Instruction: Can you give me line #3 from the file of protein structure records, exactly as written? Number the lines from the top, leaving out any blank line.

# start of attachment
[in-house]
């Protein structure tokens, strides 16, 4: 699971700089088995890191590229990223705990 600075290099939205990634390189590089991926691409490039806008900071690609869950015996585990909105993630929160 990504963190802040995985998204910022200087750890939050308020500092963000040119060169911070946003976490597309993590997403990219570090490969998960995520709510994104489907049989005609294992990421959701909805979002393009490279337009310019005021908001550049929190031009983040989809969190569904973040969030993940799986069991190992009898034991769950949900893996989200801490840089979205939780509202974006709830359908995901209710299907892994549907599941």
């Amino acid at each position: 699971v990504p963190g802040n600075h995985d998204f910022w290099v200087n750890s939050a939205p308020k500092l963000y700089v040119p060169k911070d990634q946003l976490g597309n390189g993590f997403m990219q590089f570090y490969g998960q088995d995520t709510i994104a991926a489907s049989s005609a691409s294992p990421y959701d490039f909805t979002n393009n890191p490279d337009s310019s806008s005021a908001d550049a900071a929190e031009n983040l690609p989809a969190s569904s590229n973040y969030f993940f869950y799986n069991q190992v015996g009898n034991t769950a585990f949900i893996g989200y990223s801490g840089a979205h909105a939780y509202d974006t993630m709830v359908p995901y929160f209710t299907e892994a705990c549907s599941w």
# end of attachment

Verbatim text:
């Amino acid at each position: 699971v990504p963190g802040n600075h995985d998204f910022w290099v200087n750890s939050a939205p308020k500092l963000y700089v040119p060169k911070d990634q946003l976490g597309n390189g993590f997403m990219q590089f570090y490969g998960q088995d995520t709510i994104a991926a489907s049989s005609a691409s294992p990421y959701d490039f909805t979002n393009n890191p490279d337009s310019s806008s005021a908001d550049a900071a929190e031009n983040l690609p989809a969190s569904s590229n973040y969030f993940f869950y799986n069991q190992v015996g009898n034991t769950a585990f949900i893996g989200y990223s801490g840089a979205h909105a939780y509202d974006t993630m709830v359908p995901y929160f209710t299907e892994a705990c549907s599941w």